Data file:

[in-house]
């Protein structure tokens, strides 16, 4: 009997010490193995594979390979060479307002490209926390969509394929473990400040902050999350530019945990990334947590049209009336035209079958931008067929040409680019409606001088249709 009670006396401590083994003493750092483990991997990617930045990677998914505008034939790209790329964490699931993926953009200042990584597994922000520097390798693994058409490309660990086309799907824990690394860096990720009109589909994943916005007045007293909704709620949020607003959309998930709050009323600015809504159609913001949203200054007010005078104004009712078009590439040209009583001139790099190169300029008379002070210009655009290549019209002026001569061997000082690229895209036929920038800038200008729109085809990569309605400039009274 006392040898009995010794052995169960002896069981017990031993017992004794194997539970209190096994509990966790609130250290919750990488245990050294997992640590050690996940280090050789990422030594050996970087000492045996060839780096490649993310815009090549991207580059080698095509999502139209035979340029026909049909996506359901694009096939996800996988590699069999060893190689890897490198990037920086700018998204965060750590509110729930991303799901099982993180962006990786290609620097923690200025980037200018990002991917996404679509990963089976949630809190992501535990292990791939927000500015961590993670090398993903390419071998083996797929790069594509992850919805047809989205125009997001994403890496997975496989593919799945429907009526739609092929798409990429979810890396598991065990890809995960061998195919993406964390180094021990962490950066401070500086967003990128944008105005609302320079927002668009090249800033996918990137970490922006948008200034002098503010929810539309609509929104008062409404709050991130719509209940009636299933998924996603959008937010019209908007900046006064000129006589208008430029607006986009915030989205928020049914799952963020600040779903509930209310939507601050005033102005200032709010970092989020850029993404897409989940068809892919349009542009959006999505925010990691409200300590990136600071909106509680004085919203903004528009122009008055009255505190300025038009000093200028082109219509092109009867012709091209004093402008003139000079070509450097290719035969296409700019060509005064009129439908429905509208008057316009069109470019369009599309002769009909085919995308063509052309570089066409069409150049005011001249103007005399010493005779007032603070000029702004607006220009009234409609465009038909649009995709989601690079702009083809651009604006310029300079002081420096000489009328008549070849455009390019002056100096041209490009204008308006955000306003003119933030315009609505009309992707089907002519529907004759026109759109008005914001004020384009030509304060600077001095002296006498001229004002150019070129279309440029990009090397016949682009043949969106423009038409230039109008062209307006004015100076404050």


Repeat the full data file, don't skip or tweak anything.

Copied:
[in-house]
């Protein structure tokens, strides 16, 4: 009997010490193995594979390979060479307002490209926390969509394929473990400040902050999350530019945990990334947590049209009336035209079958931008067929040409680019409606001088249709 009670006396401590083994003493750092483990991997990617930045990677998914505008034939790209790329964490699931993926953009200042990584597994922000520097390798693994058409490309660990086309799907824990690394860096990720009109589909994943916005007045007293909704709620949020607003959309998930709050009323600015809504159609913001949203200054007010005078104004009712078009590439040209009583001139790099190169300029008379002070210009655009290549019209002026001569061997000082690229895209036929920038800038200008729109085809990569309605400039009274 006392040898009995010794052995169960002896069981017990031993017992004794194997539970209190096994509990966790609130250290919750990488245990050294997992640590050690996940280090050789990422030594050996970087000492045996060839780096490649993310815009090549991207580059080698095509999502139209035979340029026909049909996506359901694009096939996800996988590699069999060893190689890897490198990037920086700018998204965060750590509110729930991303799901099982993180962006990786290609620097923690200025980037200018990002991917996404679509990963089976949630809190992501535990292990791939927000500015961590993670090398993903390419071998083996797929790069594509992850919805047809989205125009997001994403890496997975496989593919799945429907009526739609092929798409990429979810890396598991065990890809995960061998195919993406964390180094021990962490950066401070500086967003990128944008105005609302320079927002668009090249800033996918990137970490922006948008200034002098503010929810539309609509929104008062409404709050991130719509209940009636299933998924996603959008937010019209908007900046006064000129006589208008430029607006986009915030989205928020049914799952963020600040779903509930209310939507601050005033102005200032709010970092989020850029993404897409989940068809892919349009542009959006999505925010990691409200300590990136600071909106509680004085919203903004528009122009008055009255505190300025038009000093200028082109219509092109009867012709091209004093402008003139000079070509450097290719035969296409700019060509005064009129439908429905509208008057316009069109470019369009599309002769009909085919995308063509052309570089066409069409150049005011001249103007005399010493005779007032603070000029702004607006220009009234409609465009038909649009995709989601690079702009083809651009604006310029300079002081420096000489009328008549070849455009390019002056100096041209490009204008308006955000306003003119933030315009609505009309992707089907002519529907004759026109759109008005914001004020384009030509304060600077001095002296006498001229004002150019070129279309440029990009090397016949682009043949969106423009038409230039109008062209307006004015100076404050």